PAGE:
3.11 There also seems to be an element of pragmatism in Foggia’s handling of the situation. Rather than object to the papal choir’s policy, he works with it. This was the case a few years later in his career as well, during what may have been the most tumultuous period for all Roman maestri, when in 1665 Alexander VII, at the behest of the papal choir, made a decree regarding what music might be heard in the city’s basilicas. Benevoli, the maestro at St. Peter’s, brashly complained about the infringement on musical practices and repertory in the basilicas, and the papal choir retaliated with a petulant ban on the participation of any papal singers in straordinarie directed by him. Foggia, who was one of few maestri of Benevoli’s stature, had as much to lose as anybody else but is not named in the documents. Instead of taking a confrontational approach, he may well have been working behind the scenes to get Benevoli back in the good graces of the papal choir—which did in fact happen the following year. Another indication of Foggia’s pragmatism is evident from the way he managed to flourish under different patrons who were themselves irreconciliable. Alongside his longtime patronage by the Barberini, we have Pitoni’s claim that Innocent X, the successor to Pope Urban VIII and persecutor of the surviving Barberini, treated him very favorably. To appease such rival patrons must have required consummate political skills.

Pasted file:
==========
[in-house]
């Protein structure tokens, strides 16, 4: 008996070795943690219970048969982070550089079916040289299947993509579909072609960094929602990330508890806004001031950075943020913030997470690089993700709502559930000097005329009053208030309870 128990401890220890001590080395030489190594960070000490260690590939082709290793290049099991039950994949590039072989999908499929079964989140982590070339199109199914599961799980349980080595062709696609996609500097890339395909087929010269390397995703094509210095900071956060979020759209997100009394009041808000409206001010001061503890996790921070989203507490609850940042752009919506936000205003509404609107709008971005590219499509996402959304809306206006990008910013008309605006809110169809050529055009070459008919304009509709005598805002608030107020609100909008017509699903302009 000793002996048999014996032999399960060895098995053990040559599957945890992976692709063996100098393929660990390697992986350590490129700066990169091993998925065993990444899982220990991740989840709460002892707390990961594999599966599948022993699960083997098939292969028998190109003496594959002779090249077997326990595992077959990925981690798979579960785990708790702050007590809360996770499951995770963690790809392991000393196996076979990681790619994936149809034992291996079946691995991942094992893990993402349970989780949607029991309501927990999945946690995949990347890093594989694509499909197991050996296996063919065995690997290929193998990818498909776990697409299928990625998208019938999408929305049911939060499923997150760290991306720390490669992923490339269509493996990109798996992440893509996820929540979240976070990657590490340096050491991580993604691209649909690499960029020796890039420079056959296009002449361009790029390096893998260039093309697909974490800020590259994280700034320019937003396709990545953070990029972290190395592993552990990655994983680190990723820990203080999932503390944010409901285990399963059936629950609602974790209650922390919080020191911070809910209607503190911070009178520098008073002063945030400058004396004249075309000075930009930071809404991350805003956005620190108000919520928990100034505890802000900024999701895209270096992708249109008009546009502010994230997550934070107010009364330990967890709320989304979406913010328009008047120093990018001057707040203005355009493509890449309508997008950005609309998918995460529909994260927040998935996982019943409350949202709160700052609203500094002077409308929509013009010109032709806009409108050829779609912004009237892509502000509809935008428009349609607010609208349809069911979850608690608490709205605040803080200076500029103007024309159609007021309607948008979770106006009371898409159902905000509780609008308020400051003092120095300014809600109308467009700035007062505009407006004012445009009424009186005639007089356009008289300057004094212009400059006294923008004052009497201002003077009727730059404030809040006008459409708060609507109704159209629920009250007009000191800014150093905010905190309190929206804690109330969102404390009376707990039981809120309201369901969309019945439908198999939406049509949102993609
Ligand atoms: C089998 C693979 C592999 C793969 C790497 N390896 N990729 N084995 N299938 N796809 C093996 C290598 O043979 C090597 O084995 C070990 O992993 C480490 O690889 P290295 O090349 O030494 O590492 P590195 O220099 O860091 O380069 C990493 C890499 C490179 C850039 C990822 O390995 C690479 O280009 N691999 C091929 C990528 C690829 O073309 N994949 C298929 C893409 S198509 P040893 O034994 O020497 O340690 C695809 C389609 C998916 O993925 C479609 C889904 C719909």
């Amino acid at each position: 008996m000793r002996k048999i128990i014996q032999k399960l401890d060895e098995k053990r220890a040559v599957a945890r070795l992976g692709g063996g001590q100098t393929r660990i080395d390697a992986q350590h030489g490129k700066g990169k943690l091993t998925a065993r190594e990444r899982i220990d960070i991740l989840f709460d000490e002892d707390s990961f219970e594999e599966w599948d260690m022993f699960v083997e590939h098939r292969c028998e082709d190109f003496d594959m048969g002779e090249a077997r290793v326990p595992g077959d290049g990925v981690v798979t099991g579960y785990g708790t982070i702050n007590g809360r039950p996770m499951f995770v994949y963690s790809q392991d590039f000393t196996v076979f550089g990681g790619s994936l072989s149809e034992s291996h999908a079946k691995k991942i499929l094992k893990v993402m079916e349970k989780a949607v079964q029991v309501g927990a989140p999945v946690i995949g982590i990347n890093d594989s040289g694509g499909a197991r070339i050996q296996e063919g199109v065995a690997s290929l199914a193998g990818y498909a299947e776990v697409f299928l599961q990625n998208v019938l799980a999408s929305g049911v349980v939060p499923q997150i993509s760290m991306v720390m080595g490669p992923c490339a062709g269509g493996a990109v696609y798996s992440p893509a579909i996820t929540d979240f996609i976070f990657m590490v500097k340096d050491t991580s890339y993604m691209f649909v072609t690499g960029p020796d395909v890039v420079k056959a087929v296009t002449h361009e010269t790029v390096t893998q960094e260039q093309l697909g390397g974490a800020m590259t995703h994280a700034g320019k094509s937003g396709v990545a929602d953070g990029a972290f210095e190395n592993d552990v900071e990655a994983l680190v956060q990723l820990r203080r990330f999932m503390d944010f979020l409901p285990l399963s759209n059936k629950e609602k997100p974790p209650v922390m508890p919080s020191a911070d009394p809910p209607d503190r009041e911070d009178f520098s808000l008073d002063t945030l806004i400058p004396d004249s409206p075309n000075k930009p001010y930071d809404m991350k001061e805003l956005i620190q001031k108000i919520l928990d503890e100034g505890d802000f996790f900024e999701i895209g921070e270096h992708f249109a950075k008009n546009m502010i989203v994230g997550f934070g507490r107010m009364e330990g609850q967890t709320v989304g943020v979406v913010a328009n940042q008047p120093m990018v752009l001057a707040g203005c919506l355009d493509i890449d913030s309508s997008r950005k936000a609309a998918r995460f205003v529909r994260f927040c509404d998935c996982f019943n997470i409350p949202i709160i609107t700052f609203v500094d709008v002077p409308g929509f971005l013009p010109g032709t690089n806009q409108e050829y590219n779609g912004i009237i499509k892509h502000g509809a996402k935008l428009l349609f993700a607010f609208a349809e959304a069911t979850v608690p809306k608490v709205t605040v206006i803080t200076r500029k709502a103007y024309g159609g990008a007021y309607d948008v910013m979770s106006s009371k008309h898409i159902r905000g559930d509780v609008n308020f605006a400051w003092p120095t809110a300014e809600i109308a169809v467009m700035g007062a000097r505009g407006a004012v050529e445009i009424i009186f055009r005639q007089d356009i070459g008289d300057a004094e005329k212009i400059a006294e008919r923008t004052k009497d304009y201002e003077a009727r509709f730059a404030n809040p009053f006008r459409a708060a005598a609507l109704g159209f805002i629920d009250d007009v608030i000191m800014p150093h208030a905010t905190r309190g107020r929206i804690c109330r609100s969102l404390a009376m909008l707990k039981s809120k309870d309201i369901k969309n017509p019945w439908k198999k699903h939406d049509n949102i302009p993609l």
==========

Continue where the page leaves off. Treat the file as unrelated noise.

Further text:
3.12 Finally, the episode with Durante shows Foggia’s determination to earn money beyond his usual salary at the Lateran. During those months of 1648 when the papal choir’s permission was required to hire individual singers from its ranks, Foggia made three such requests, whereas only two others were made by all the other Roman maestri combined. The trend evident in those months, with Foggia capturing more straordinarie than other maestri, may have been typical for much of his career. Foggia’s financial responsibilities were surely an incentive to take on as much work as possible. Eugenia and he had at least eight children, six of whom survived infancy. The first three, all daughters born between 1634 and 1637, eventually entered convents, and while this would have saved the family a regular dowry, there was still the nun’s dowry, or dote spirituale, required for the convent (though in at least one case that was paid by a confraternity). The fourth child, Paolo (1641–95), took holy orders and, at great expense to the family, obtained a benefice at San Giovanni in Laterano. The fifth child to survive, Orsola (1645–1715), continued a family tradition by marrying a maestro of the city, Paolo Olivieri, in 1664. The last child, Antonio (1652–1707), who was apparently intended to carry on the family line, aspired to be a maestro in Rome, though he had only middling success. Beyond the immediate family, a number of other individuals were occasionally present in the Foggia household. Eugenia’s sisters and others of the Agostini family resided there from time to time, as did a number of choirboys. In one instance, a choirboy’s entire family was living in the Foggia house: the boy was the promising young Giuseppe Ottavio Pitoni. Despite these domestic expenses, the household income was apparently adequate. Foggia at some point bought an organ for 160 scudi—this in comparison with an annual salary of 120 scudi as maestro at San Giovanni in Laterano. And perhaps it is not coincidental that in 1648, the same year as the Durante affair, he purchased a residence up in Vallerano, a three-story house that sold for the considerable sum of 220 scudi. Foggia’s pursuit of additional income, it appears, was at least partly motivated by dynastic ambition.